We did some of our best writing to date in 2015. Our efforts to adhere to an evidence-based approach have helped us to produce high-caliber writing that we’re proud to share with you. Some of the prominent topics from this year’s articles include movement variability and autonomic variability, how the autonomic nervous system affects performance and how you can use this information to improve your performance, and the ideas and methods of the Postural Restoration Institute (PRI). To help you learn as efficiently as you can and to get you excited to read the articles we intend to post in the near future, we’ve listed and discussed our best articles from 2015 below. We suggest you put away all potential distraction and prepare to take notes, since we expect that, in the infamous words of Kevin Hart, you gon’ learn today.
#1: “Do You Even Exhale, Bro? Part Three: The Postural Restoration Institute’s Mind-Blowing Fix for Tight Hip Flexors and Inefficient Breathing Patterns”
Our most viewed article of the year is a worthwhile read if you’re a dedicated athlete, weightlifter, are overstressed, or if you train any of these types of people, and I’d bet that most fit into at least one of these categories. The article was the third installment in a series in which I described the pattern of human posture and movement that PRI has termed the Posterior Exterior Chain (PEC). Broadly speaking, a PEC is someone who has bilateral anterior pelvic tilt and a relatively large arch in his or her lower back (hyperlordosis). In the three-part series, I provided three exercises to correct the postural and movement asymmetries inherent in the PEC pattern as well as detailed explanations of why these exercises are effective. In the third article of the series, I discussed a sagittal plane repositioning exercise that’s a staple of our clients’ programs, called the Supine Hemi Extension with Alternating Respiratory Rectus Femoris and Sartorius (a.k.a. The Hemi). You can view our instructional video of that exercise below. In addition, our third- and fourth-most popular articles from 2015 were the first and second articles in the aforementioned “Do You Even Exhale, Bro” series, which you can read here (part one) and here (part two).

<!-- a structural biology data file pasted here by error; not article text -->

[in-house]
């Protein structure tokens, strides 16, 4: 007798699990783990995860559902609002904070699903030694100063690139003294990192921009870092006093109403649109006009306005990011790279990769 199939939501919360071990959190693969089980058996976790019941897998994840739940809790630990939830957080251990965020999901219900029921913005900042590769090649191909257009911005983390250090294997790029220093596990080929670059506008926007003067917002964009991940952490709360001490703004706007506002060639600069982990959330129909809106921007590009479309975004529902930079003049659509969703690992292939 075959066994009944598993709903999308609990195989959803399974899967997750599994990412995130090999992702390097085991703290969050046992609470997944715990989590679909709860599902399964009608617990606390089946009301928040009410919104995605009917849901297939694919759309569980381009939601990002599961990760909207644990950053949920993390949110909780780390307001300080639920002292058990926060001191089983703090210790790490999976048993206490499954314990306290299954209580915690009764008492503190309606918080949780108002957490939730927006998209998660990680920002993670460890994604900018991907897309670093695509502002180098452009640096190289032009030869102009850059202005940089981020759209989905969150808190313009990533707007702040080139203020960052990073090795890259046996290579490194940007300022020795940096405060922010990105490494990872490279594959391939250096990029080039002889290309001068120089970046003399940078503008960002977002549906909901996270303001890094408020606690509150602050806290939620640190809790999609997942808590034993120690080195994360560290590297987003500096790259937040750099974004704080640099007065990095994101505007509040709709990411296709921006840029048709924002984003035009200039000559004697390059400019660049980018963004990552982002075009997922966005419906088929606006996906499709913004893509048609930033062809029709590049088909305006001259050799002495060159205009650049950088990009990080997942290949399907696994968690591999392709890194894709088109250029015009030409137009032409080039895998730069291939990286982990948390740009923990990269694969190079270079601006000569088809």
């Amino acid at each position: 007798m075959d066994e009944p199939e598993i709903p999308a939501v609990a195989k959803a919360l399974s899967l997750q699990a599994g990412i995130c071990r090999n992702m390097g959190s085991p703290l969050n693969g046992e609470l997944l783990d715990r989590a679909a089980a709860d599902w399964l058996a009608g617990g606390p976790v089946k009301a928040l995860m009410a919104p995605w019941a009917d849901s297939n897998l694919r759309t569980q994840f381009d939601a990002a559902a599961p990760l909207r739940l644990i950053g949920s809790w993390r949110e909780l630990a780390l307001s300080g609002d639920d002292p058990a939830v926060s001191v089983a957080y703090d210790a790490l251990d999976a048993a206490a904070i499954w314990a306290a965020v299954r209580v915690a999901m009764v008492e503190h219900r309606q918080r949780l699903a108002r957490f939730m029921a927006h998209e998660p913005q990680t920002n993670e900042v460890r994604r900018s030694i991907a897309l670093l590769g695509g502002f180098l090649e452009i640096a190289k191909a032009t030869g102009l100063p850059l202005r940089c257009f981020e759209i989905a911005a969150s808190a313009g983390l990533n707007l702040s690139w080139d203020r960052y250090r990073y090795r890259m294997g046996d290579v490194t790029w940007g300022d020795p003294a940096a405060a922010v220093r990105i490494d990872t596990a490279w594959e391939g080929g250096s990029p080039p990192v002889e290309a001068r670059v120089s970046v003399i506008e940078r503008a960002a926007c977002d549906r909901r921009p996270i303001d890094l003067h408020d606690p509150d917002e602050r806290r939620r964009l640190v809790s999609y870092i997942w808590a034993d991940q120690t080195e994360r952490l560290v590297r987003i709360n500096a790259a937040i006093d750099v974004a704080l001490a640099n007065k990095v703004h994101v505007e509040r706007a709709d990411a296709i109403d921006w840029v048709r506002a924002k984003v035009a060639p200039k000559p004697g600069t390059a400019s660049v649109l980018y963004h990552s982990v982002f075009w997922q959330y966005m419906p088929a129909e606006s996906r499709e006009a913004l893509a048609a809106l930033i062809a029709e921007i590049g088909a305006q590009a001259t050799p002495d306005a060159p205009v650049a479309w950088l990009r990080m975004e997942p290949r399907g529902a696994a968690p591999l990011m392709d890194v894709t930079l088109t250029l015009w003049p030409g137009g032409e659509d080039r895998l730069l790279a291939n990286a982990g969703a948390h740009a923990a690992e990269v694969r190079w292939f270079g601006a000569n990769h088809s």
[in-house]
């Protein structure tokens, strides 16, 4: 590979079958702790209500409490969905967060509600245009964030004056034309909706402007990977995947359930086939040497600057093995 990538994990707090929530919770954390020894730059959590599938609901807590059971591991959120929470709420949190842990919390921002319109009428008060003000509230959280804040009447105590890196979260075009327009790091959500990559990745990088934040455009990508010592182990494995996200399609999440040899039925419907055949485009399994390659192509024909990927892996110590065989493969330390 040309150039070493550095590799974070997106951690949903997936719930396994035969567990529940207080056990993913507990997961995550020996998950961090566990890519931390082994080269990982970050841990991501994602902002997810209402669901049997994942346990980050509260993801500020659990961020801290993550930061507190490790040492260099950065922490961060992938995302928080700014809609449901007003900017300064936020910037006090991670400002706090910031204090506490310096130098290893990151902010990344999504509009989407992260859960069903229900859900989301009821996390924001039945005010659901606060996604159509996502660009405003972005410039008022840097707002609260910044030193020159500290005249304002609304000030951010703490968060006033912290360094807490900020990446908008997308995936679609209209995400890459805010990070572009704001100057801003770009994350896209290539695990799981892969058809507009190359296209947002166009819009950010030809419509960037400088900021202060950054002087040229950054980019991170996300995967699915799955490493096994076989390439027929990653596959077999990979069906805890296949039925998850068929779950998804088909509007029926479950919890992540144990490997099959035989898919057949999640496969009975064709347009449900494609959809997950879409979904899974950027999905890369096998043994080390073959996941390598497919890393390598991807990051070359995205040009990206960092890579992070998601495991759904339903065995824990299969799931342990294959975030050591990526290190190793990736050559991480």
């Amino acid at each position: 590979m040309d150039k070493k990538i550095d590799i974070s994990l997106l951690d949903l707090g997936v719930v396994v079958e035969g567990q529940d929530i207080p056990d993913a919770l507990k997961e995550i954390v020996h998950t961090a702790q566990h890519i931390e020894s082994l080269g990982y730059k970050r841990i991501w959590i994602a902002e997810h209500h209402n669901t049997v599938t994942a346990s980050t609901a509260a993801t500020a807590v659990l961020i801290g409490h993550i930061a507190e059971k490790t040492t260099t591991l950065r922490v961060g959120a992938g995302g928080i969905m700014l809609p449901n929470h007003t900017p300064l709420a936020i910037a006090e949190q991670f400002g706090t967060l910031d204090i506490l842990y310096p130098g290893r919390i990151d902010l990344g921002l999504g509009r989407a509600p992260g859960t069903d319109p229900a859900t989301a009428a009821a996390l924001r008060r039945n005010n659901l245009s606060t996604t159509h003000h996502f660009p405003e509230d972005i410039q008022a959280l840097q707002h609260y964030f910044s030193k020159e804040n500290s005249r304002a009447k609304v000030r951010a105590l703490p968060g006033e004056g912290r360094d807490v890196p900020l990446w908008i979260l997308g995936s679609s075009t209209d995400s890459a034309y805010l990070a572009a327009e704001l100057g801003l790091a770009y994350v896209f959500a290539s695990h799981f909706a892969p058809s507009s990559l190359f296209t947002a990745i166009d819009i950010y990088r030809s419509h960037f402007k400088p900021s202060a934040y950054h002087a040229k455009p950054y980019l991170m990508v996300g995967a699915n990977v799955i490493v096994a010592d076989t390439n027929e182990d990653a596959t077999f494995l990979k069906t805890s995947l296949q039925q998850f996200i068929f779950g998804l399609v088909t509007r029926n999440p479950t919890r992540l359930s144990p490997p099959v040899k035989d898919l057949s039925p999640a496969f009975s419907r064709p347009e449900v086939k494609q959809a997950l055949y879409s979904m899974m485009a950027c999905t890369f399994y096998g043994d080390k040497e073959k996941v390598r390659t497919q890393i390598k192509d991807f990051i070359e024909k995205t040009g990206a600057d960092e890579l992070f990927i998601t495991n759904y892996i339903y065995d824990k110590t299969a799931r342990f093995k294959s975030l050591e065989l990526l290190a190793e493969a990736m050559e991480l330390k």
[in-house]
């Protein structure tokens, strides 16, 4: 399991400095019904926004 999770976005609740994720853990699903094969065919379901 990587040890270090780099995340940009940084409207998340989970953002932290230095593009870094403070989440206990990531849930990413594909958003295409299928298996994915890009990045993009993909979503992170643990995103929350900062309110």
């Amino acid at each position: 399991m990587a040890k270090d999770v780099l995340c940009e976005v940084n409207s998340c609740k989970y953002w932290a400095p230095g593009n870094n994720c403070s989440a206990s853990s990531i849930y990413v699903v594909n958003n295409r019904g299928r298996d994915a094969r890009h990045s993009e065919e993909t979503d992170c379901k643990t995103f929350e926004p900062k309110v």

Supine Hip Extension with Alternating Respiratory Rectus Femoris and Sartorius
#2: “An Introduction to the Postural Restoration Institute, Part Three: The Asymmetrical Nature of the Human Body”
Our second-most viewed article of the year was the third installment of Peter’s discussion of PRI’s ideas and methods. Whether you’re a PRI newbie or a seasoned veteran, if you want to gain a better understanding of PRI’s ideological underpinnings then this series is a must-read. In this article, Peter writes about human neurological and anatomical asymmetries as they pertain to PRI as well as the benefits of PRI’s methods for athletes. To gain a greater understanding of PRI’s ideas and methods, you can also read the first and second articles of the series, which are excellent syntheses of a vast amount of dense information, here (part one) and here (part two).
The Best of the Rest
To give this list a little more variability, our fifth-most popular article was Rob’s discussion of unconventional methods you can use to regulate your physical and mental well-being as well as the activity of your autonomic nervous system. The article contains practical methods you can use to improve your or your clients’ recovery and boost their performance. You can read the article here.
Last but not least, Peter wrote an excellent analysis of recent research on the value of different metrics to measure aerobic fitness, and the direct innervation of skeletal muscle fibers by the sympathetic nervous system. You can read the article by clicking on the following hyperlink (link).
If you have any questions, comments, or suggestions for future articles or videos, then you’re welcome to share them in the comments section below. We hope to continue to share more excellent content in the coming weeks and months, so be sure to keep abreast of our updates on our Twitter and Facebook pages.